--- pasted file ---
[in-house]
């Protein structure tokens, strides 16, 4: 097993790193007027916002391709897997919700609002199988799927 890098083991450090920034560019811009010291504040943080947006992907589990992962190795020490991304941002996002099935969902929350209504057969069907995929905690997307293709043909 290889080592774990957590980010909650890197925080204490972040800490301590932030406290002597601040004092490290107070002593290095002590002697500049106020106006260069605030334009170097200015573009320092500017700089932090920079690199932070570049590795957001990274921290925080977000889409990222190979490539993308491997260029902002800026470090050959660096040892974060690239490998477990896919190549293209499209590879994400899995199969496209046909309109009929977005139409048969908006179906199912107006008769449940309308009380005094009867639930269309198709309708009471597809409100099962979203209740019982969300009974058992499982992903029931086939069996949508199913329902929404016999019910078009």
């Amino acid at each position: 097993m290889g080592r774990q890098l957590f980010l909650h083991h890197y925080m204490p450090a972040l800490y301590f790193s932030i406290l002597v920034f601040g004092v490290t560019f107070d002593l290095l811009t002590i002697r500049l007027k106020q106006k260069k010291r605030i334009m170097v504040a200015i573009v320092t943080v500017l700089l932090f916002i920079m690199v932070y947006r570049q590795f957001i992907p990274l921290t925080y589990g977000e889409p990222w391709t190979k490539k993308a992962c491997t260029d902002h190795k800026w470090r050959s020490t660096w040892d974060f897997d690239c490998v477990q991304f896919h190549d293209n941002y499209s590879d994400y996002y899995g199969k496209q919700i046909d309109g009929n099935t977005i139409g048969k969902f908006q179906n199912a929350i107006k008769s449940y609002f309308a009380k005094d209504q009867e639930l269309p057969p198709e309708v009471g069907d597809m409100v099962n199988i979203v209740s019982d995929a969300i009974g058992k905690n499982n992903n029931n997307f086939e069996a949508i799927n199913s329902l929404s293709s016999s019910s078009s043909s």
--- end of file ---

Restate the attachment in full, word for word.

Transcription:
[in-house]
């Protein structure tokens, strides 16, 4: 097993790193007027916002391709897997919700609002199988799927 890098083991450090920034560019811009010291504040943080947006992907589990992962190795020490991304941002996002099935969902929350209504057969069907995929905690997307293709043909 290889080592774990957590980010909650890197925080204490972040800490301590932030406290002597601040004092490290107070002593290095002590002697500049106020106006260069605030334009170097200015573009320092500017700089932090920079690199932070570049590795957001990274921290925080977000889409990222190979490539993308491997260029902002800026470090050959660096040892974060690239490998477990896919190549293209499209590879994400899995199969496209046909309109009929977005139409048969908006179906199912107006008769449940309308009380005094009867639930269309198709309708009471597809409100099962979203209740019982969300009974058992499982992903029931086939069996949508199913329902929404016999019910078009």
């Amino acid at each position: 097993m290889g080592r774990q890098l957590f980010l909650h083991h890197y925080m204490p450090a972040l800490y301590f790193s932030i406290l002597v920034f601040g004092v490290t560019f107070d002593l290095l811009t002590i002697r500049l007027k106020q106006k260069k010291r605030i334009m170097v504040a200015i573009v320092t943080v500017l700089l932090f916002i920079m690199v932070y947006r570049q590795f957001i992907p990274l921290t925080y589990g977000e889409p990222w391709t190979k490539k993308a992962c491997t260029d902002h190795k800026w470090r050959s020490t660096w040892d974060f897997d690239c490998v477990q991304f896919h190549d293209n941002y499209s590879d994400y996002y899995g199969k496209q919700i046909d309109g009929n099935t977005i139409g048969k969902f908006q179906n199912a929350i107006k008769s449940y609002f309308a009380k005094d209504q009867e639930l269309p057969p198709e309708v009471g069907d597809m409100v099962n199988i979203v209740s019982d995929a969300i009974g058992k905690n499982n992903n029931n997307f086939e069996a949508i799927n199913s329902l929404s293709s016999s019910s078009s043909s």